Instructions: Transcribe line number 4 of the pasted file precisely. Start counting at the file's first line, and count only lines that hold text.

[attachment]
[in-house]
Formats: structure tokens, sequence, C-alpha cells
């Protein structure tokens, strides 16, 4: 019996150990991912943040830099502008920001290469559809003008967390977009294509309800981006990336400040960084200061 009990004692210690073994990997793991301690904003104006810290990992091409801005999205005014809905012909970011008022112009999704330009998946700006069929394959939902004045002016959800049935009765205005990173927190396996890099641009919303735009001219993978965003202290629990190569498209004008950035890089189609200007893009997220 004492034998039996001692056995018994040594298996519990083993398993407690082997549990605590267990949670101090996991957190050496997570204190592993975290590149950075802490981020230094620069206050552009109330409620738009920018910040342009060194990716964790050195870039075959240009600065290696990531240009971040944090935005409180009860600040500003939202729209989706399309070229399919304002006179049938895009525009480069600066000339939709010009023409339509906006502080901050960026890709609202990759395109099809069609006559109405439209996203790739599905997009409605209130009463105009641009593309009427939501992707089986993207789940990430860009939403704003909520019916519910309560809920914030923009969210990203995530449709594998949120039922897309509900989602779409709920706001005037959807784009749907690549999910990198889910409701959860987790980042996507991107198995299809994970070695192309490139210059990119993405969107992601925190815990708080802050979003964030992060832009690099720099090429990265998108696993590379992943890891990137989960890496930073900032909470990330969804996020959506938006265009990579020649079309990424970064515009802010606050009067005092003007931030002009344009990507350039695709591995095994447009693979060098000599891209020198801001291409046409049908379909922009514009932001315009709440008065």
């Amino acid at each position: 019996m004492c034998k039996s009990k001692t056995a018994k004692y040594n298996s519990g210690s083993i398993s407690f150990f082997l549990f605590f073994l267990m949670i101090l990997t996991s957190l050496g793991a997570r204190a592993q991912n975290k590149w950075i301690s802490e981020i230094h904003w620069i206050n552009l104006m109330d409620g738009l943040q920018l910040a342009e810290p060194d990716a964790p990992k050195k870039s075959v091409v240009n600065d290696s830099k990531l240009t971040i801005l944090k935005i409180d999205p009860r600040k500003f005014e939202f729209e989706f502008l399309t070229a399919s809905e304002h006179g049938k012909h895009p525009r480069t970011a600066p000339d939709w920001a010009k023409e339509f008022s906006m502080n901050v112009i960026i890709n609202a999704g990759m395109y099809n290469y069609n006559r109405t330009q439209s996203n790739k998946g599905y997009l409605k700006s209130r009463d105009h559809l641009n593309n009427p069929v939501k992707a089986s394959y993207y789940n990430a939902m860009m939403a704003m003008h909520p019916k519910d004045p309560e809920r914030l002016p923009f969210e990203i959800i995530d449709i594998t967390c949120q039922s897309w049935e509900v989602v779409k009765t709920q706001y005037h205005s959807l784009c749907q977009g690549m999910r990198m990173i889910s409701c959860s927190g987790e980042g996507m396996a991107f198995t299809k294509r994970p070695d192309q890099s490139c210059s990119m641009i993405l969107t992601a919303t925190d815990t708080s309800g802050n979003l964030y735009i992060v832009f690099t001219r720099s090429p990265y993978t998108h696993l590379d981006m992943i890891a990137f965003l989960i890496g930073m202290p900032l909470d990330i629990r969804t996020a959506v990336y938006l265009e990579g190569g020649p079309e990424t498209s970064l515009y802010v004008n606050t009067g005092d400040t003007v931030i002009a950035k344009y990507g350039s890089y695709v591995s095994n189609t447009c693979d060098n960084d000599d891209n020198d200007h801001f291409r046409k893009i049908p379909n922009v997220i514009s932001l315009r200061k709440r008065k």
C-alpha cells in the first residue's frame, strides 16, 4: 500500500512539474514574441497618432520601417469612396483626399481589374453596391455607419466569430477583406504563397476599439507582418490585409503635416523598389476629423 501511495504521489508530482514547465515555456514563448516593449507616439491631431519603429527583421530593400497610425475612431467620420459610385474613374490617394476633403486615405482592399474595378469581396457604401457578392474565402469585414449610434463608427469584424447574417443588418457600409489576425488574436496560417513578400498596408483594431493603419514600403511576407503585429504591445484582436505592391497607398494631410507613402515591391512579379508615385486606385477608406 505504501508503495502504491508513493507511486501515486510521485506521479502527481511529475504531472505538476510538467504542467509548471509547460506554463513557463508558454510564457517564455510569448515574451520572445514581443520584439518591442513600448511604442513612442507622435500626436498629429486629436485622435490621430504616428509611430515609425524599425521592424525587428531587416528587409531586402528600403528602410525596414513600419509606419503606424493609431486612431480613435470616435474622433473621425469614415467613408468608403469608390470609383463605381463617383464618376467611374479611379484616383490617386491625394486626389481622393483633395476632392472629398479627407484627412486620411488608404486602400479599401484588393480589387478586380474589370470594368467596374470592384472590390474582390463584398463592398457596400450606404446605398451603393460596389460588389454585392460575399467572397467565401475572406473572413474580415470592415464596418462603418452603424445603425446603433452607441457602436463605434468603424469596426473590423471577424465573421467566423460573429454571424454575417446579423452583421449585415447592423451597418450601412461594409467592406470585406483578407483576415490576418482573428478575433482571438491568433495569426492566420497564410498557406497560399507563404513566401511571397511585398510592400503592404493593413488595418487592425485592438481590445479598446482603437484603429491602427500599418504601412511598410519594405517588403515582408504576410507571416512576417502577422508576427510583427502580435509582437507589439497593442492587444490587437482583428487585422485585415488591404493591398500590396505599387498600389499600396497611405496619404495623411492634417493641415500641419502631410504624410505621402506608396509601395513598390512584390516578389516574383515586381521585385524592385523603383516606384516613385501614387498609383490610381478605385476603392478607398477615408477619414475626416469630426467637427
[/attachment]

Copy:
């Amino acid at each position: 019996m004492c034998k039996s009990k001692t056995a018994k004692y040594n298996s519990g210690s083993i398993s407690f150990f082997l549990f605590f073994l267990m949670i101090l990997t996991s957190l050496g793991a997570r204190a592993q991912n975290k590149w950075i301690s802490e981020i230094h904003w620069i206050n552009l104006m109330d409620g738009l943040q920018l910040a342009e810290p060194d990716a964790p990992k050195k870039s075959v091409v240009n600065d290696s830099k990531l240009t971040i801005l944090k935005i409180d999205p009860r600040k500003f005014e939202f729209e989706f502008l399309t070229a399919s809905e304002h006179g049938k012909h895009p525009r480069t970011a600066p000339d939709w920001a010009k023409e339509f008022s906006m502080n901050v112009i960026i890709n609202a999704g990759m395109y099809n290469y069609n006559r109405t330009q439209s996203n790739k998946g599905y997009l409605k700006s209130r009463d105009h559809l641009n593309n009427p069929v939501k992707a089986s394959y993207y789940n990430a939902m860009m939403a704003m003008h909520p019916k519910d004045p309560e809920r914030l002016p923009f969210e990203i959800i995530d449709i594998t967390c949120q039922s897309w049935e509900v989602v779409k009765t709920q706001y005037h205005s959807l784009c749907q977009g690549m999910r990198m990173i889910s409701c959860s927190g987790e980042g996507m396996a991107f198995t299809k294509r994970p070695d192309q890099s490139c210059s990119m641009i993405l969107t992601a919303t925190d815990t708080s309800g802050n979003l964030y735009i992060v832009f690099t001219r720099s090429p990265y993978t998108h696993l590379d981006m992943i890891a990137f965003l989960i890496g930073m202290p900032l909470d990330i629990r969804t996020a959506v990336y938006l265009e990579g190569g020649p079309e990424t498209s970064l515009y802010v004008n606050t009067g005092d400040t003007v931030i002009a950035k344009y990507g350039s890089y695709v591995s095994n189609t447009c693979d060098n960084d000599d891209n020198d200007h801001f291409r046409k893009i049908p379909n922009v997220i514009s932001l315009r200061k709440r008065k």